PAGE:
The only thing missing here is some form of either Dante or Nero from Devil May Cry 4; after all, they are from an MT Framework-based title, so the transition would be quick and painless. There are also a ton of different titles that bring you back to forgotten classics from the golden age of Capcom franchises like Armored Warriors and surprisingly the ultra-rare Battle Circuit. Speaking of which, VS design in LP2 seems to have taken more inspiration from Cyberbots and Armored Warriors. There are tons of different homage designs possible, but here are some of mine...

Viper (G.I. Joe)
Nevec C B (Head), Mercenary B B (Torso), Nevec A B (Legs), Jungle Pirate A B (Back), Machine Gun 2 (Standard), Hand Cannon SP (Short Range), Rifle II (Long Range), Rocket Launcher SP (Heavy Weapons), Shield 1 (Support), Hand Grenade II (Normal), Gum Grenade II (Gum), Disc Grenade II (Disc), Dummy Grenade II (Release), Regen Grenade (Plasma).
Alley Viper (G.I. Joe)
Nevec C B (Head), Nevec C B (Torso), Nevec C B (Legs), Waysider Femme Fatale (Back), Gun Sword (Standard), Shotgun SP (Short Range), Rifle II (Long Range), Rocket Launcher SP (Heavy Weapons), Shield SP II (Support), Hand Grenade (Normal), Gum Grenade (Gum), Disc Grenade (Disc), Dummy Grenade (Release), Regen Grenade (Plasma).
Night Viper (G.I. Joe)
Mercenary B A (Head), Mercenary B A (Torso), Waysider A B (Legs), Nevec B A (Back), Energy Gun (Standard), Shotgun II (Short Range), Rifle (Long Range), Plasma Cannon SP (Heavy Weapons), V Device (Support), Hand Grenade (Normal), Gum Grenade (Gum), Disc Grenade (Disc), Dummy Grenade (Release), Regen Grenade (Plasma).
Deep Six (G.I. Joe)
Sea Dog B (Head), Sea Dog B (Torso), Sea Dog B (Legs), Sea Dog B (Back), Machine Gun (Standard), Shotgun II (Short Range), Plasma Gun (Long Range), Plasma Cannon SP (Heavy Weapons), V Device SP (Support), Hand Grenade III (Normal), Gum Grenade III (Gum), Disc Grenade III (Disc), Dummy Grenade III (Release), Regen Grenade (Plasma).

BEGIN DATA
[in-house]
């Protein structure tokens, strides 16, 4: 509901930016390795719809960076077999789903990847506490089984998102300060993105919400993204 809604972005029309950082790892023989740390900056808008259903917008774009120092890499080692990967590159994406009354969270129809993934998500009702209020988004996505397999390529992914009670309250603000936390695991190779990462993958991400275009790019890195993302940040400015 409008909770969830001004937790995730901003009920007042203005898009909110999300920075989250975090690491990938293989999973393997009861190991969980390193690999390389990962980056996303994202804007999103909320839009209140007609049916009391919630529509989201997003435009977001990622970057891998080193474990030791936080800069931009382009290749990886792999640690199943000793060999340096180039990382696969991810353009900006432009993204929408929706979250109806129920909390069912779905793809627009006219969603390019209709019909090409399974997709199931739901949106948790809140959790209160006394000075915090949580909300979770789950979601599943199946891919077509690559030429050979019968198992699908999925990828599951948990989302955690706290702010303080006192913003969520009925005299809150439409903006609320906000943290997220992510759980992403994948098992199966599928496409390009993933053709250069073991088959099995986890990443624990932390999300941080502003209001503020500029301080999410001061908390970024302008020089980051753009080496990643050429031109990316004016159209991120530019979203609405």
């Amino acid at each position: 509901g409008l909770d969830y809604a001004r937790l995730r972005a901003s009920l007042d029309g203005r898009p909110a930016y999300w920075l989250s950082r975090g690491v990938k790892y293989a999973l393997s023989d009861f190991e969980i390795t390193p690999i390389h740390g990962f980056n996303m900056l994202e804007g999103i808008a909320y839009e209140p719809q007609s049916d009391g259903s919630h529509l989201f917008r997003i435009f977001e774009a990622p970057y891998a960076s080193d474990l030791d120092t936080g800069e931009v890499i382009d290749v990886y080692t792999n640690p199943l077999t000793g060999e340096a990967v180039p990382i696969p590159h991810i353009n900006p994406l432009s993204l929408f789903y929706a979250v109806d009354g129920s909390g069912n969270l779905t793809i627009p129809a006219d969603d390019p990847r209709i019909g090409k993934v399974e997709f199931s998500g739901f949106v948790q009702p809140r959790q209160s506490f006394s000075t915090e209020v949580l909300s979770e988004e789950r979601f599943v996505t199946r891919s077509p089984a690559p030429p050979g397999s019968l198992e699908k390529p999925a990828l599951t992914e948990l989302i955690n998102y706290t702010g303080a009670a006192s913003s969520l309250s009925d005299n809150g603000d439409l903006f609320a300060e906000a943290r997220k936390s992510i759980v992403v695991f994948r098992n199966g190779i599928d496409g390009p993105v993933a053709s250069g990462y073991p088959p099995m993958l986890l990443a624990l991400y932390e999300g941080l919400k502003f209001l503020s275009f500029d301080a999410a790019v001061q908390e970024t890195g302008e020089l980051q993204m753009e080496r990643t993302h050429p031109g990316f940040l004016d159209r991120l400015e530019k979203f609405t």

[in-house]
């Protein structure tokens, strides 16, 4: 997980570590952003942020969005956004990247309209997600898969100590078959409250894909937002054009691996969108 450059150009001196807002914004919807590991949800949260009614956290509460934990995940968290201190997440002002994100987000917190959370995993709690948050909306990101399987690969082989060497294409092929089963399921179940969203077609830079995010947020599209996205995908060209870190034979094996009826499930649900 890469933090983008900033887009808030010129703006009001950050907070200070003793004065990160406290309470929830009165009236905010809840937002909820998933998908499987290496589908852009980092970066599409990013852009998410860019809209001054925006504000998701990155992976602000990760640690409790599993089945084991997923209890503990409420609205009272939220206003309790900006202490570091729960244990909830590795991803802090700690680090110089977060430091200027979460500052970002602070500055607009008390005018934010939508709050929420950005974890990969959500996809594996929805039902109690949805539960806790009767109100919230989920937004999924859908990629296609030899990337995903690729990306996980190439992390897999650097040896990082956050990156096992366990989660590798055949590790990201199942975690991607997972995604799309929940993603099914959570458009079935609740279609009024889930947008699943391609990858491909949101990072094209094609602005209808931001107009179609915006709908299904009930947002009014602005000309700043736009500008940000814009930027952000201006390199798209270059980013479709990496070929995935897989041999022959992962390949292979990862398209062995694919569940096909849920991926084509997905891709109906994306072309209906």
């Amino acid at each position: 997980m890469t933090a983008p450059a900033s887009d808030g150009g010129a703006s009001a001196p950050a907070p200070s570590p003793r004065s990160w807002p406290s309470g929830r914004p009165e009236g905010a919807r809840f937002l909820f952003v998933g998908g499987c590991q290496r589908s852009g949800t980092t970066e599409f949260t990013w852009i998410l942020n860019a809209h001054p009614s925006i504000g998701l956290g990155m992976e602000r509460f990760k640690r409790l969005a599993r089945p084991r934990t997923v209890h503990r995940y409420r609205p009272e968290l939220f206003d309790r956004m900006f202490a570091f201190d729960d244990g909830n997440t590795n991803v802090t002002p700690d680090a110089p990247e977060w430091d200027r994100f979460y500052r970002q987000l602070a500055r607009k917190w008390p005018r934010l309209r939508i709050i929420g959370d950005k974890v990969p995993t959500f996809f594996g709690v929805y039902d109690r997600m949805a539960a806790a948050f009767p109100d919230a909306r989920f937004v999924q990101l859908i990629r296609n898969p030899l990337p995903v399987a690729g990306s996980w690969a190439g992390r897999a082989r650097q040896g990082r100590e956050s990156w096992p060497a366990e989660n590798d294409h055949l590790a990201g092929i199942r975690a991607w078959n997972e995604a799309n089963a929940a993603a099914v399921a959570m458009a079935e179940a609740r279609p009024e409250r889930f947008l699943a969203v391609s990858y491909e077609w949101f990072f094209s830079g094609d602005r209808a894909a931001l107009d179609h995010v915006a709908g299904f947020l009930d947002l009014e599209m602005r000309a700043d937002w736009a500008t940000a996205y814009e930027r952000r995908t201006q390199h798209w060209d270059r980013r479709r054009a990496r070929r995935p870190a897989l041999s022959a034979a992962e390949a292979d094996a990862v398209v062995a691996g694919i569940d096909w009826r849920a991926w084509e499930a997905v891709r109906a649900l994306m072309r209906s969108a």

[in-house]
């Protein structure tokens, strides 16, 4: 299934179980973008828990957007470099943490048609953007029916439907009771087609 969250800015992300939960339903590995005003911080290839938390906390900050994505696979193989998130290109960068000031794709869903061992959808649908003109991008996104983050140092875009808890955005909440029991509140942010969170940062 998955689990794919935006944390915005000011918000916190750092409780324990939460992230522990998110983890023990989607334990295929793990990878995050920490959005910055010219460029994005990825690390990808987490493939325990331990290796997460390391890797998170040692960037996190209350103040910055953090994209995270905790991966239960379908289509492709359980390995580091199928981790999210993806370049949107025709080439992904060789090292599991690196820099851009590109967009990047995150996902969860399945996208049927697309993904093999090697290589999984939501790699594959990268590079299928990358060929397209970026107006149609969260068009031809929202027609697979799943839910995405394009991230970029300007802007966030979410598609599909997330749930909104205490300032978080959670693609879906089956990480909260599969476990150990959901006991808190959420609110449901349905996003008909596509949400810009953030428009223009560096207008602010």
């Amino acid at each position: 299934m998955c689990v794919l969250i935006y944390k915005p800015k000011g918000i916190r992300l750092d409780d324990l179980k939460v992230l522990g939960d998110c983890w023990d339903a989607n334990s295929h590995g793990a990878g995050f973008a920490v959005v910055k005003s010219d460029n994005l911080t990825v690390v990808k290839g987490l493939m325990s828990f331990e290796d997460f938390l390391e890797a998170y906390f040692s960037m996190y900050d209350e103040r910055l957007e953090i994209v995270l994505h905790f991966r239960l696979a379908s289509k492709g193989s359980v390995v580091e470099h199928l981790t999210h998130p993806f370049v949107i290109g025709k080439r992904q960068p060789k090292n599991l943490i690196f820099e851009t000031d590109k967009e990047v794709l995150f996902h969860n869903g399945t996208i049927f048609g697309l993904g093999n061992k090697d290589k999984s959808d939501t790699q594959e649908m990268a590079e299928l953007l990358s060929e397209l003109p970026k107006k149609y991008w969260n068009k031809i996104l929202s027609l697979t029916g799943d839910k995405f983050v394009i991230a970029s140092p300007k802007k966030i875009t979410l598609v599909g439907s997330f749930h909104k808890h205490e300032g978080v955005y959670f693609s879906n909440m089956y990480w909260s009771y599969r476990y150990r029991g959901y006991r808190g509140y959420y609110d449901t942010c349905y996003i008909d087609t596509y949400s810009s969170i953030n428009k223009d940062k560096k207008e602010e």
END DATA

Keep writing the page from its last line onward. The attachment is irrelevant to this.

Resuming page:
Blowtorch/Fire Viper (G.I. Joe)
Nevec D B (Head), Nevec A B (Torso), Nevec C B (Legs), Nevec D B (Back), Gun Sword SP (Standard), Flame-thrower (Short Range), Rifle SP (Long Range), Rocket Launcher SP (Heavy Weapons), Injection Gun (Support), Incendiary Grenade (Normal), Spark Grenade (Gum), Disc Grenade (Disc), Dummy Grenade (Release), Regen Grenade (Plasma).
Desert Scorpion (G.I. Joe)
Mercenary C B (Head), Mercenary A B (Torso), Nevec A B (Legs), Nevec B B (Back), Machine Gun II (Standard), Akrid Launcher (Short Range), Rifle II (Long Range), Rocket Launcher SP (Heavy Weapons), V Device (Support), Hand Grenade (Normal), Gum Grenade (Gum), Disc Grenade (Disc), Dummy Grenade (Release), Regen Grenade (Plasma).
Blizzard (G.I. Joe)
Mercenary C C (Head), Carpetbagger A C (Torso), Nevec A C (Legs), Bagabundo A D (Back), Machine Gun II (Standard), Shotgun (Short Range), Rifle II (Long Range), Hand Cannon SP (Heavy Weapons), Injection Gun (Support), Hand Grenade III (Normal), Gum Grenade III (Gum), Disc Grenade III (Disc), Dummy Grenade III (Release), Regen Grenade (Plasma).
Dante (Devil May Cry 4)
Bug Rancher D (Head), Mountain Pirate D (Torso), Bug Rancher D (Legs), Carpetbagger Femme Fatale D (Back), Gun Sword SP (Standard), Shotgun SP (Short Range), Plasma Gun II (Long Range), Hand Cannon SP (Heavy Weapons), Shield SP II (Support), Incendiary Grenade (Normal), Chameleon Grenade (Gum), Shuriken (Disc), Firecracker (Release), Warp Grenade (Plasma).
Wayne (Lost Planet Colonies)
Waysider B C (Head), Ex-NEVEC C (Torso), Waysider A (Legs), Waysider B (Back), Machine Gun (Standard), Shotgun (Short Range), Rifle (Long Range), Rocket Launcher (Heavy Weapons), V Device (Support), Hand Grenade (Normal), Gum Grenade (Gum), Disc Grenade (Disc), Dummy Grenade (Release), Plasma Grenade (Plasma).